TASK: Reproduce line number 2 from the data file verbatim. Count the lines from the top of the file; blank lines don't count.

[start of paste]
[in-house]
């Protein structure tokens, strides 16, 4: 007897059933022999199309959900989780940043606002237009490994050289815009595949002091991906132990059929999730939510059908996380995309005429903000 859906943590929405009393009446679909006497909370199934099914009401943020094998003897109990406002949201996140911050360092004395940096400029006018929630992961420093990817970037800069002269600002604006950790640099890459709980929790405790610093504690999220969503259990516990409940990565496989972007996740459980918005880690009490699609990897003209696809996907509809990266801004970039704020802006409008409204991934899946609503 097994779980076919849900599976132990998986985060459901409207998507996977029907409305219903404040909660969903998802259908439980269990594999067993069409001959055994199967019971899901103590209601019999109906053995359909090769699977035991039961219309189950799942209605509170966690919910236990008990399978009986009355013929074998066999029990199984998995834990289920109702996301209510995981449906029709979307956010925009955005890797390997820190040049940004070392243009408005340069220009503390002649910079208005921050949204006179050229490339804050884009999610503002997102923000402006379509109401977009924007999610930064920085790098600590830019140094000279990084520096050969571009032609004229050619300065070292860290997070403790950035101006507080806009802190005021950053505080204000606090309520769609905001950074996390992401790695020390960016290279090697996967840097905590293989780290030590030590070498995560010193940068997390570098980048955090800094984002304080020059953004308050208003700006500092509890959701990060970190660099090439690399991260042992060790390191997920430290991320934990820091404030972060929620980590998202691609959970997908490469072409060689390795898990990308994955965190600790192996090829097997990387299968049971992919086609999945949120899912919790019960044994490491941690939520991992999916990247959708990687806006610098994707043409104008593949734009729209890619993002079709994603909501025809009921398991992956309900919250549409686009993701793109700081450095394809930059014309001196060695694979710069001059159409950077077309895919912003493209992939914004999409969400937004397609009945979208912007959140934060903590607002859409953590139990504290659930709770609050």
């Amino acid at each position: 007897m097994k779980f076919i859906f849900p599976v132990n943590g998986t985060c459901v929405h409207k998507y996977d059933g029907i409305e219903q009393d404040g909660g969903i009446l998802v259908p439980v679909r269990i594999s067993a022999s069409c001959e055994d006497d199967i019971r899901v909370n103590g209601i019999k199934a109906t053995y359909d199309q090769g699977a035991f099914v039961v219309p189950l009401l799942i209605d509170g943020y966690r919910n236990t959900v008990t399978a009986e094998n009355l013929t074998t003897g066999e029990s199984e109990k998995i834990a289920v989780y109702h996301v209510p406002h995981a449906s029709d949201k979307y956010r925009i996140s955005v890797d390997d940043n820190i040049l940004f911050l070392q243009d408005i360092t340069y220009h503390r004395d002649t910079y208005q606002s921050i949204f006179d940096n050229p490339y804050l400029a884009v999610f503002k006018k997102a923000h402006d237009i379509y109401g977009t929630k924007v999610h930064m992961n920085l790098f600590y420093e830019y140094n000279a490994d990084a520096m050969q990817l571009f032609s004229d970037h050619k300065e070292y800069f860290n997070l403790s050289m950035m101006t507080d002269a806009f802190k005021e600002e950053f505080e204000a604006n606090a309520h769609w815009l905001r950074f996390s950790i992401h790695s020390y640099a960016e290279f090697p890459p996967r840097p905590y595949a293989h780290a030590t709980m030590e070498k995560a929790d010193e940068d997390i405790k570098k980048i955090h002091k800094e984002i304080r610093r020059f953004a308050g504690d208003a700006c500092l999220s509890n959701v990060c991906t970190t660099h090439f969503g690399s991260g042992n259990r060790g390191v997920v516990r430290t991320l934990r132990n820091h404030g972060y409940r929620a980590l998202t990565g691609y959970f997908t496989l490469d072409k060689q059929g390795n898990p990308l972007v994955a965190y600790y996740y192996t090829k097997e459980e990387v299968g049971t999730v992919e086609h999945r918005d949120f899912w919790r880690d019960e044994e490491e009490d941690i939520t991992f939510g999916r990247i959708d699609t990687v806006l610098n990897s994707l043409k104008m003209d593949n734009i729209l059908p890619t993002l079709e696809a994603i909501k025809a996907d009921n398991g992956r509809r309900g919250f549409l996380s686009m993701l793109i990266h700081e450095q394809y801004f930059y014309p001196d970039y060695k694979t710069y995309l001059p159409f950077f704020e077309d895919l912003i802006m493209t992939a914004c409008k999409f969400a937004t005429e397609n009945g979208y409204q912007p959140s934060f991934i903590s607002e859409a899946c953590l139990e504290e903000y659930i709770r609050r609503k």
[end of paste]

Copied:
């Protein structure tokens, strides 16, 4: 007897059933022999199309959900989780940043606002237009490994050289815009595949002091991906132990059929999730939510059908996380995309005429903000 859906943590929405009393009446679909006497909370199934099914009401943020094998003897109990406002949201996140911050360092004395940096400029006018929630992961420093990817970037800069002269600002604006950790640099890459709980929790405790610093504690999220969503259990516990409940990565496989972007996740459980918005880690009490699609990897003209696809996907509809990266801004970039704020802006409008409204991934899946609503 097994779980076919849900599976132990998986985060459901409207998507996977029907409305219903404040909660969903998802259908439980269990594999067993069409001959055994199967019971899901103590209601019999109906053995359909090769699977035991039961219309189950799942209605509170966690919910236990008990399978009986009355013929074998066999029990199984998995834990289920109702996301209510995981449906029709979307956010925009955005890797390997820190040049940004070392243009408005340069220009503390002649910079208005921050949204006179050229490339804050884009999610503002997102923000402006379509109401977009924007999610930064920085790098600590830019140094000279990084520096050969571009032609004229050619300065070292860290997070403790950035101006507080806009802190005021950053505080204000606090309520769609905001950074996390992401790695020390960016290279090697996967840097905590293989780290030590030590070498995560010193940068997390570098980048955090800094984002304080020059953004308050208003700006500092509890959701990060970190660099090439690399991260042992060790390191997920430290991320934990820091404030972060929620980590998202691609959970997908490469072409060689390795898990990308994955965190600790192996090829097997990387299968049971992919086609999945949120899912919790019960044994490491941690939520991992999916990247959708990687806006610098994707043409104008593949734009729209890619993002079709994603909501025809009921398991992956309900919250549409686009993701793109700081450095394809930059014309001196060695694979710069001059159409950077077309895919912003493209992939914004999409969400937004397609009945979208912007959140934060903590607002859409953590139990504290659930709770609050």